It took a while but the Army changed the nature of its recruiting and training and made it quite clear that all units could be expected to fight. That was always the case but non-infantry regiments like the Signals and REME largely paid lip service to that requirement.

    This change can best be seen in Raw Recruits where all recruits undergo strenuous infantry training and are under no illusion as to their roles, before going off to join their units for trade training. When I joined military training as it was called was almost an afterthought behind trade training. I reckon in 3 years I did a lot less military training than they did in Raw Recruits.

    The reduced size of the Army means they have to be more selective and, as Jason says, they really can’t afford to let standards slip. Bear in mind those setting the standards and selecting recruits might have to serve with them in a hot war, they have an incentive to make sure those recruits are competent.

    Jason, what is the current BFT for a 50-year-old?

  5. BiND,

    Navy fitness test is basic, in two parts. There’s an aerobic fitness element – for the under-forty it’s either a 2,400m timed run or a “beep test” shuttle-run, over forty it’s meant to be the Rockport Walk (timed best effort, walking pace over a mile, wearing a heart rate monitor and the computer calculates your score). Times/scores extend with age but even near fifty you’ll not pass without at least some exercise or gym time. (Male times are a bit tighter than female, the intent is to get the same VO2 scores of ‘how efficiently your body takes up oxygen)

    Then there’s the strength test: take two 20kg weights, and run four 20m shuttles with them (run 20m, put them down, turn, pick them up, run back, repeat) in under… not sure but I think it might be 45 seconds. Gender and age independent – it represents one end of a stretcher, or two drums of AFFF firefighting foam, which don’t care who’s holding them.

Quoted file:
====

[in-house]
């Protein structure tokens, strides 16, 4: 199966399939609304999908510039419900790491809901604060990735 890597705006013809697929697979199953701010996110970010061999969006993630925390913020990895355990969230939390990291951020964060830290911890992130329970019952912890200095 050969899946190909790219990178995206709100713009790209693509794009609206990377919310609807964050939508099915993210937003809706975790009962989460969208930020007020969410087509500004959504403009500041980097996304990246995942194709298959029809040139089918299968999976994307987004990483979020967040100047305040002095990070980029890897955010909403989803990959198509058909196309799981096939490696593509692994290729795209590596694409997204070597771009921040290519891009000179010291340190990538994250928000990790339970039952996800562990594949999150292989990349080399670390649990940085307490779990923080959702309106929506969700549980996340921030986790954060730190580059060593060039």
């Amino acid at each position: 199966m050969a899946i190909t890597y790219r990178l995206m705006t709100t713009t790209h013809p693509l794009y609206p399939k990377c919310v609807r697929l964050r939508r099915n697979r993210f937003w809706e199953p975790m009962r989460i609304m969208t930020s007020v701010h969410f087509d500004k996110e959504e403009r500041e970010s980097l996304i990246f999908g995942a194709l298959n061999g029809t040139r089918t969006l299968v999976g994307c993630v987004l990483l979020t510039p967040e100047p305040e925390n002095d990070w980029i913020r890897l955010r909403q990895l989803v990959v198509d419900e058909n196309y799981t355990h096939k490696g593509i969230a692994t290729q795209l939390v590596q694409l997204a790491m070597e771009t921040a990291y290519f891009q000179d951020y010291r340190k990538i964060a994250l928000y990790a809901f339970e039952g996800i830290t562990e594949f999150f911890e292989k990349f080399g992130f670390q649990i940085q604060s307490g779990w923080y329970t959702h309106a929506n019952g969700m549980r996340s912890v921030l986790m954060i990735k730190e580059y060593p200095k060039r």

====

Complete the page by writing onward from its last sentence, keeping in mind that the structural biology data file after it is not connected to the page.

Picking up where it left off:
It’s applied a lot more tightly than it used to be. When I first signed up it was “get your RNFT done when you can, as long as you’ve made a vague attempt we’ll nod it through…” while after Op DEACON (the HMS Cornwall boarding-party incident) there was a top-to-bottom shakeout with a lot more ‘steely’ stuff.

    Same issues as you describe – it became clear that the safe jobs for the biffs and the broken had either been contracted out, or were already filled, and if you were wearing the Queyne’s uniform you might have to get a bit lively on occasion. We’re not all required to be steely-eyed death-dealers but, if the enemy is at the gates, we’re at least expected to be able to put up a noisy last stand (hey, it might keep some of us alive long enough to be rescued…)

  6. I sneeze in threes

    I remember seeing a killick on HMS Cornwall who was so fat he wouldn’t be able to get through a kidney hatch.

  7. Looking at the Times piece, it seems to be suggesting that the Capita jobsworths may be interpreting checklists too rigidly, so that rather than rejecting people for severe back acne that means they can’t carry a pack, they are rejecting spotty youths for whom it’s only a problem in impressing the ladies (and similar for other conditions).

    No idea whether this is true, but it’s a plausible negative outcome of moving from a discretion-based in-house system to a rule-based outsourced system.

Leave a Reply

Your email address will not be published. Required fields are marked *